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Dr HANX: Let's Talk Speculums…

Dr HANX: Let's Talk Speculums…

Thu, Jul 25, 19 - Dr Sarah Welsh

Ever wondered how specialists examine your vagina, take smear tests and swab tests for STIs? Heard of vaginal speculums but not sure what they are? Dr HANX tells us all we need to know..

What is a speculum?

A device used to open the vaginal walls and visualise the cervix (the neck of your womb) and your vagina. They can be made of metal or plastic and can be of varying sizes. The most commonly used speculums have two arms if you like (not in a scary way, but two sides that open up!) and the opposite end has a screw to hold the two arms in place when opened.

Vaginal Speculum

What are they used for in surgeries/hospitals?

They are mainly used to visualise the cervix, to inspect for abnormalities such as masses, polyps (little benign outgrowths of tissue) infections or bleeding/ discharge. They allow specialists to view the cervix to remove any blood clots or products of conception during miscarriages, or review any changes in the neck of the womb during pregnancy or labour. Specialists use speculums during some gynaecological surgery procedures, such as vaginal hysterectomies or prolapse surgery. They are useful to gain a good view of the vagina and cervix, as well as gaining better access to manoeuvre the uterus if needed.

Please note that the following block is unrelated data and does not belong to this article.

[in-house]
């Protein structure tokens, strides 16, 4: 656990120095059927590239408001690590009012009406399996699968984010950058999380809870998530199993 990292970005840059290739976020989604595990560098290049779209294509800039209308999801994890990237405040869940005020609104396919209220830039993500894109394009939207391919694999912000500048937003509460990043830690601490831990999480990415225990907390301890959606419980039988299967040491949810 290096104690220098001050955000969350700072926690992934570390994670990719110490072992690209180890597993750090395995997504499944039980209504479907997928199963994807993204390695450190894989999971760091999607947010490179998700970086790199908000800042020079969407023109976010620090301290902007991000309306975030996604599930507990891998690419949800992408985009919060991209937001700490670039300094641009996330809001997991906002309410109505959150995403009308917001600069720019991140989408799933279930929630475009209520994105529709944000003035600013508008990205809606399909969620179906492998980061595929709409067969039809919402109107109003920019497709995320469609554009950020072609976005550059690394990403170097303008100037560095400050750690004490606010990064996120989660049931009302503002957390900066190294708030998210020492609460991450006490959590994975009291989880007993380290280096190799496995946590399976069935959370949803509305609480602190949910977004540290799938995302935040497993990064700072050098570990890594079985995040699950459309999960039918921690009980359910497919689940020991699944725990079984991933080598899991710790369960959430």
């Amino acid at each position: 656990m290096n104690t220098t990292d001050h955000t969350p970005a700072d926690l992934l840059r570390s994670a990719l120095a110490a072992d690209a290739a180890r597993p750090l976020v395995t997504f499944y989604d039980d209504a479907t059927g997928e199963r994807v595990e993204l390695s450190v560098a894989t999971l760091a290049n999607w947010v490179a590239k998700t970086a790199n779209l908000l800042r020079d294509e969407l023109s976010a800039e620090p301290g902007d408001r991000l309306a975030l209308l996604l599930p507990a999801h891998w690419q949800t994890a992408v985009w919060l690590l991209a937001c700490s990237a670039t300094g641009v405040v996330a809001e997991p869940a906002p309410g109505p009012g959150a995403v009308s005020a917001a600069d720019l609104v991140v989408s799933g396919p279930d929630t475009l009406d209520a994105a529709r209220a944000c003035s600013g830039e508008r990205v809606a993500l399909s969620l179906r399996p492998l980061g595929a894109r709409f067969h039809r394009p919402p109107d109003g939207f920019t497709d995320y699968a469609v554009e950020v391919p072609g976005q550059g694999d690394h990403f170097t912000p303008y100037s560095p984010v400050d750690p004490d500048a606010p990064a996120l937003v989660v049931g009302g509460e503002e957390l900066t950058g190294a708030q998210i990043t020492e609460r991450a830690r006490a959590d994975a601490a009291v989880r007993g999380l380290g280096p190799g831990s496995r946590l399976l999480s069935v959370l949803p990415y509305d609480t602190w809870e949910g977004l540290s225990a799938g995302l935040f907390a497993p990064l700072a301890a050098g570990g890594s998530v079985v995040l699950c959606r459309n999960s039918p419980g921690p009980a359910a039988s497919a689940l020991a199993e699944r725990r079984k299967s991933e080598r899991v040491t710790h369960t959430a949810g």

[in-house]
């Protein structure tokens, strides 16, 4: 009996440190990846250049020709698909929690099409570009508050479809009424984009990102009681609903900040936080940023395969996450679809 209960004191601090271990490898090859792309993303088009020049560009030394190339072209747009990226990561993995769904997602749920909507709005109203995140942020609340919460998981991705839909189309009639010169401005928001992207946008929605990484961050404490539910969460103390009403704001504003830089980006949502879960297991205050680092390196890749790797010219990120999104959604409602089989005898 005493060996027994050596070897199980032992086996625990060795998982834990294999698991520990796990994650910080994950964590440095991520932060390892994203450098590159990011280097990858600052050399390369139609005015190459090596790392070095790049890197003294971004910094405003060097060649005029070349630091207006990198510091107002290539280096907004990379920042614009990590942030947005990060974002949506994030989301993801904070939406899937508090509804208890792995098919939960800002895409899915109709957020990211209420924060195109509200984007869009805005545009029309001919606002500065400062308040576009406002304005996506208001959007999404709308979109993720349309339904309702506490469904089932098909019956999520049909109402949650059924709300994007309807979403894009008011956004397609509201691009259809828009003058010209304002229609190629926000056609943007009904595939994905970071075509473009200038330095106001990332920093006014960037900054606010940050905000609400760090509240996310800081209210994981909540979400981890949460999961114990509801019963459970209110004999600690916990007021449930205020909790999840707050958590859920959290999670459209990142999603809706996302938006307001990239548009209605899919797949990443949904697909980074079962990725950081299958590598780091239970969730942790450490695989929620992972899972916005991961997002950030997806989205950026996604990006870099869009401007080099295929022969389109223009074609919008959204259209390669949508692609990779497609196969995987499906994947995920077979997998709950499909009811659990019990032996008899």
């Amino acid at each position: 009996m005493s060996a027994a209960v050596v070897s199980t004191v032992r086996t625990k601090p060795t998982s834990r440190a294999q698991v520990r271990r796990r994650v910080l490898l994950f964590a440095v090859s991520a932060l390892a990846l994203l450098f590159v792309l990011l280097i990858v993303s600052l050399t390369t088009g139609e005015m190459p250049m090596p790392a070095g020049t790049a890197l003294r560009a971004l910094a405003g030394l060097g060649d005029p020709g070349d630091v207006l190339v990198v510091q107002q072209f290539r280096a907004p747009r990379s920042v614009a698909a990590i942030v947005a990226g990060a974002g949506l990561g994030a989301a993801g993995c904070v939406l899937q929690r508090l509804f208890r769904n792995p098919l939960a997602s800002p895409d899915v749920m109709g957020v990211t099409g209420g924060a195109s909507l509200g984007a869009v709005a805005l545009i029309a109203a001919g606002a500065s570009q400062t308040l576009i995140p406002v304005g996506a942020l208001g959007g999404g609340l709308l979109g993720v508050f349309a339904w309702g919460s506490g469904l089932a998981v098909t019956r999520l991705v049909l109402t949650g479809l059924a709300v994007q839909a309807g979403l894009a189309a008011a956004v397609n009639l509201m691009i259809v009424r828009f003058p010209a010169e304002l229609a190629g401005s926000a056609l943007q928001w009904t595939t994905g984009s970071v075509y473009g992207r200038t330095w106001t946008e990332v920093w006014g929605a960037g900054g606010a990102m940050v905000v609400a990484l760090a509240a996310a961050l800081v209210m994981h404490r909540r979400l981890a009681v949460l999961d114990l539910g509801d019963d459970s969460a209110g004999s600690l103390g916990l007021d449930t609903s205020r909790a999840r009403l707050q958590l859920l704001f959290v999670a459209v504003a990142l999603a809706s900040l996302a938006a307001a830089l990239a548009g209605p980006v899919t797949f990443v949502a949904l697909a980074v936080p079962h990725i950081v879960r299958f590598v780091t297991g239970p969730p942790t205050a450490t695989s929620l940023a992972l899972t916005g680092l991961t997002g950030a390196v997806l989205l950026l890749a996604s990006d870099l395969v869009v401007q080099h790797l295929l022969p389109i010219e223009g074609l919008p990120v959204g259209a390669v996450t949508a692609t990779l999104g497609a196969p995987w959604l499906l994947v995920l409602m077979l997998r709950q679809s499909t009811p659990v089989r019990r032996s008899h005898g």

How do speculums work? 

They work very simply to open the vaginal walls. Firstly the speculum is lubricated with water or lubricant, then inserted (with the speculum closed) into the vagina. The speculum device is then opened, so opening the vagina and viewing the cervix. Once examination is finished, the speculum is removed gently, avoiding trapping the vaginal walls on removal.

Why are they useful to have at home?

Most women have not seen their own cervix, and by having a speculum (and mirror) you can have a look. A lot of the time this is mainly through curiosity. And it is not a bad thing to get to know your body! However, it’s important not to use a speculum in replacement of seeing a doctor or nurse. If you’re pregnant, it is not a good idea to use speculums yourself, nor if you’re worried about infections or masses. It can cause unnecessary anxiety if you don’t know what is normal or how to use the speculum.

How can I use one at home safely?

Do not use a speculum instead of going to see a specialist, as you may not always know what you are looking for. In order to use a speculum for self-examination you will need a mirror and torch. Find a calm place, as you need to relax as much as possible to ensure your muscles are not tense. Lie back and bend your knees, bringing your heels into your bottom and then flopping your knees out to the side. Then insert the speculum using lubricant and open the handles to open your vaginal walls.

You can keep the arms of the speculum open by screwing the speculum into place. Move the mirror and torch/light until you visualise the neck of your womb clearly. Sometimes women can have difficulty visualising their cervix due to discomfort or positioning of the womb, so don’t worry if this is you! Some women find it helpful doing the examination with a partner for ease. You can remove the speculum with the arms open or closed, whichever you feel most comfortable.

Vaginal Speculums

Remember, the professionals do this day in and day out, so nothing shocks them! Every vagina and cervix is different and every woman has different story so nothing is “normal.” Performing a vaginal self-exam is neither recommended nor is it valuable for detecting any abnormal cervical cells that are found in smear testing. So, make sure you attend your smears to pick up any signs of pre-cancer of the cervix. Self-examination doesn’t substitute specialist review.